Eleventh Amendment Bars FLSA Claim against Supervisors at Eastern State Hospital Where Actions Inextricably Tied to Official Duties

Posted on November 21, 2014

Earlier this week, the Fourth Circuit directed the district court to dismiss a FLSA claim brought by a nurse against two of her supervisors at Eastern State Hospital, finding that there was no basis for individual liability and sovereign immunity barred the claims. Martin v. Wood, et al., Case No. 13-2283 (4th Cir. Nov. 18, 2014).

Laura Martin was a registered nurse previously employed by Eastern State Hospital, a hospital operated by the Commonwealth of Virginia in Williamsburg, who filed suit against two of her former supervisors. Martin’s FLSA claims were based on her assertions that she often began performing duties 20 minutes or more before the beginning of her shift and kept working 30-90 minutes after the end of her shift and often through her lunch break. Martin claimed that although this meant that she often worked more than 40 hours in a week, she was only paid for 40 hours. She also claimed that when she complained to her supervisor Milagros Jones (one of the defendants in the action), Jones refused to do anything and attributed the extra time to inefficiency. Martin also claimed that Jack Wood (the other individual defendant), the CEO and director of the hospital, willfully and deliberately failed to correct the failure to pay overtime. The complaint sought damages from both Wood and Jones in their individual capacities in the form of overtime compensation, liquidated damages, and interest. Wood and Jones moved to dismiss the claims on the basis of sovereign immunity, contending that “the complaint centers on their official authority to direct and control employees . . . with respect to their hours and wages and that it fails to allege that they acted in an ultra vires manner against Martin or that they acted to serve any personal interest.” Id., p. 5. They argued that they were entitled to the same sovereign immunity as the hospital because their conduct was “tied inextricably to their official duties.” Id.

The district court denied the motion on the grounds that the complaint alleged significant intentional misconduct on the part of the supervisors and thus were directed toward them in their individual capacities. Wood and Jones filed an interlocutory appeal.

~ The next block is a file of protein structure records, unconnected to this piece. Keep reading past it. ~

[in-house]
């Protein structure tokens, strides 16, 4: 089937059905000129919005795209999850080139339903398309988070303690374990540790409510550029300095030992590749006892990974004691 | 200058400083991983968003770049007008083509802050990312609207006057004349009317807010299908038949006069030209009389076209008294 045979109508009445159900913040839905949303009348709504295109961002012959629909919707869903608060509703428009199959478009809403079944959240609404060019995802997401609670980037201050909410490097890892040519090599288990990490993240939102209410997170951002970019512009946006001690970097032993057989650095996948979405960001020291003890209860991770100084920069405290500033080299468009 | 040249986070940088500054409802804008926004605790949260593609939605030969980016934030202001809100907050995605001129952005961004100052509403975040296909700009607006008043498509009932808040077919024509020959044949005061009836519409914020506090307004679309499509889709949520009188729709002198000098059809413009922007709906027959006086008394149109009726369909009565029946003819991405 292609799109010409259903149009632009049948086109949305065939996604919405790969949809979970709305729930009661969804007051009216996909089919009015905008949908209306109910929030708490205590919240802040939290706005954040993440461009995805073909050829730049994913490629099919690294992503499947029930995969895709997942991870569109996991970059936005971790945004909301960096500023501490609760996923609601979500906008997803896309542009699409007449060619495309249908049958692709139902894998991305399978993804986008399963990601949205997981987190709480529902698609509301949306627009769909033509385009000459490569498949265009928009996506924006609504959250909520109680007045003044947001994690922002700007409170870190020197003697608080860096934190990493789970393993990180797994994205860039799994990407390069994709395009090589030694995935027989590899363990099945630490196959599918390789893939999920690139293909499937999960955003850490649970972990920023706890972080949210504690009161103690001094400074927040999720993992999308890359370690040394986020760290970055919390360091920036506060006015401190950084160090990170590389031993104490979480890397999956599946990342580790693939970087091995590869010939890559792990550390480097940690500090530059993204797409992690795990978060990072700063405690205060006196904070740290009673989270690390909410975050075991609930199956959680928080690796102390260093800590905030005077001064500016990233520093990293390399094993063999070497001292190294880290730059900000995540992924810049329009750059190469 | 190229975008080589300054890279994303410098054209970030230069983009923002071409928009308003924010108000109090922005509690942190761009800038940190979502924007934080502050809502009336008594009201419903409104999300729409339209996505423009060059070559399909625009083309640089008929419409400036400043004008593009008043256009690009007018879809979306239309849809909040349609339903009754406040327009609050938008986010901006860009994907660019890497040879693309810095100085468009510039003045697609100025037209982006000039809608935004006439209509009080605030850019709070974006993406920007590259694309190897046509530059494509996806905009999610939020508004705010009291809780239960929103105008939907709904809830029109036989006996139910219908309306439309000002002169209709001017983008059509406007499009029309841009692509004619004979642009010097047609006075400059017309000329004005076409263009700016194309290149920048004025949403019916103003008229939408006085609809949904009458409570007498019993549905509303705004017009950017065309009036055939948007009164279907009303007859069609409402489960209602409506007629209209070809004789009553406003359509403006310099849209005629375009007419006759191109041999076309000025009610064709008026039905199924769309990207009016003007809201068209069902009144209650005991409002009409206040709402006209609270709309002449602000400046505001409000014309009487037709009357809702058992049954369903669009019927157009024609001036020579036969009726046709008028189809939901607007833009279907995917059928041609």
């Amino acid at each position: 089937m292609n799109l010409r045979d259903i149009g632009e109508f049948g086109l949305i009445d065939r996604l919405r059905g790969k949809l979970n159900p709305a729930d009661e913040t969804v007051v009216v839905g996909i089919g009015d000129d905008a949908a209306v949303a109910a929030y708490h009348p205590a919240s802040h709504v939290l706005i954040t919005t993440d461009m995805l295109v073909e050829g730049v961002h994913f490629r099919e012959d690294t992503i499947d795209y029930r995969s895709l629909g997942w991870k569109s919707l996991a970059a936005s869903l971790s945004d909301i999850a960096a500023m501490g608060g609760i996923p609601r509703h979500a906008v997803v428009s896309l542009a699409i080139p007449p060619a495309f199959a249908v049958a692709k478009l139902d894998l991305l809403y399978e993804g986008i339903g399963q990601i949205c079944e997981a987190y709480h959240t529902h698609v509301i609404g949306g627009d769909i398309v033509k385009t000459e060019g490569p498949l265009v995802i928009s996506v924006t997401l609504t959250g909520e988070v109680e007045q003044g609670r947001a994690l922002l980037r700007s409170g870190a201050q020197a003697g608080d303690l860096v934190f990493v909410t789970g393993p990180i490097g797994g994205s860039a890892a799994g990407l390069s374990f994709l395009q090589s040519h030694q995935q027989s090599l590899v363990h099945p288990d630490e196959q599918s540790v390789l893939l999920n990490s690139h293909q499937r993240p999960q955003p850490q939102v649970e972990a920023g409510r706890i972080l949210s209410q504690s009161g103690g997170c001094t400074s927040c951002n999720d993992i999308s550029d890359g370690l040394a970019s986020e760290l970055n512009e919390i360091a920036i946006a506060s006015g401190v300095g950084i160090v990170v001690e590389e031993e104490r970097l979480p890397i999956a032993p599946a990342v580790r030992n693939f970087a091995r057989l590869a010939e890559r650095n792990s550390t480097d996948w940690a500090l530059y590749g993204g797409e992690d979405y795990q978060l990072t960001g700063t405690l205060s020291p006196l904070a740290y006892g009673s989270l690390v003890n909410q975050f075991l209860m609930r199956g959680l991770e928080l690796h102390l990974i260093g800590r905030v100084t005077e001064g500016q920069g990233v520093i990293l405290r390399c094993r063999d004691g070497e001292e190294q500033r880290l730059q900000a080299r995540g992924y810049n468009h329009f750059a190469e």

The Fourth Circuit reversed the decision of the district court. The plaintiff had conceded that Eastern State Hospital had sovereign immunity from damages claims under the FLSA under the Eleventh Amendment as an agency of the Commonwealth of Virginia and that this sovereign immunity also extends to state officers acting in their official capacities. In fact, Martin claimed that she had been careful to draft the complaint in such a way as to assert claims against Wood and Jones only in their individual capacities (and not to sue the hospital itself). But the defendants argued that Martin could not get around sovereign immunity by naming them as individual defendants when she really is suing them for actions taken in their official capacities.

The Fourth Circuit explained that an action cannot proceed against state officials based only on the fact that the complaint names an official in his or her individual capacity, quoting from Lizzi v. Alexander, 255 F.3d 128, 137 (4th Cir. for the proposition that “[t]he mere incantation of the term ‘individual capacity’ is not enough to transform an official capacity action into an individual capacity action.” Id., pp. 8-9. the court explained that it must look beyond the form of the complaint and the “conclusory allegations” against the two supervisors. Instead, the court must look at the substance of the claims and consider the following:

(1) were the allegedly unlawful actions of the state officials ‘tied inextricably to their official duties’; (2) if the state officials had authorized the desired relief at the outset, would the burden have been borne by the State; (3) would a judgment against the state officials be ‘institutional and official in character,’ such that it would operate against the State; (4) were the actions of the state officials taken to further personal interests distinct from the State’s interests; and (5) were the state officials’ actions ultra vires.

Id., pp. 9-10 (internal citations omitted) (quoting Lizzi, 255 F.3d at 136 and Pennhurst State Sch. & Hosp. v. Halderman, 465 U.S. 89, 108 (1984)).

Here, Martin claimed that Eastern State Hospital failed to compensate her for overtime because Wood and Jones refused to approve this compensation, that the supervisors exercised authority to establish and control her hours of work, that in exercising this authority, they failed to include her overtime hours in determining her weekly pay, and that in doing so, they acted directly and indirectly in the interest of the hospital. There was no allegation that the two individual defendants had “acted in an ultra vires manner or attempted to serve personal interests distinct from the Hospital’s interest.” Id., p. 10. Instead, “virtually every factor indicates that Wood and Jones are being sued in their official capabilities,” as the complaint alleges that they had the authority to authorize overtime pay and that if they had done so, it would have been paid by Eastern State Hospital. Id., p. 11. “The inevitable conclusion follows that Wood and Jones’ actions were ‘inextricably tied’ to their official duties at the Hospital.’” Id. Therefore, the suit must be dismissed because Virginia is the real party in interest and protected from such a suit by the doctrine of sovereign immunity. Id.

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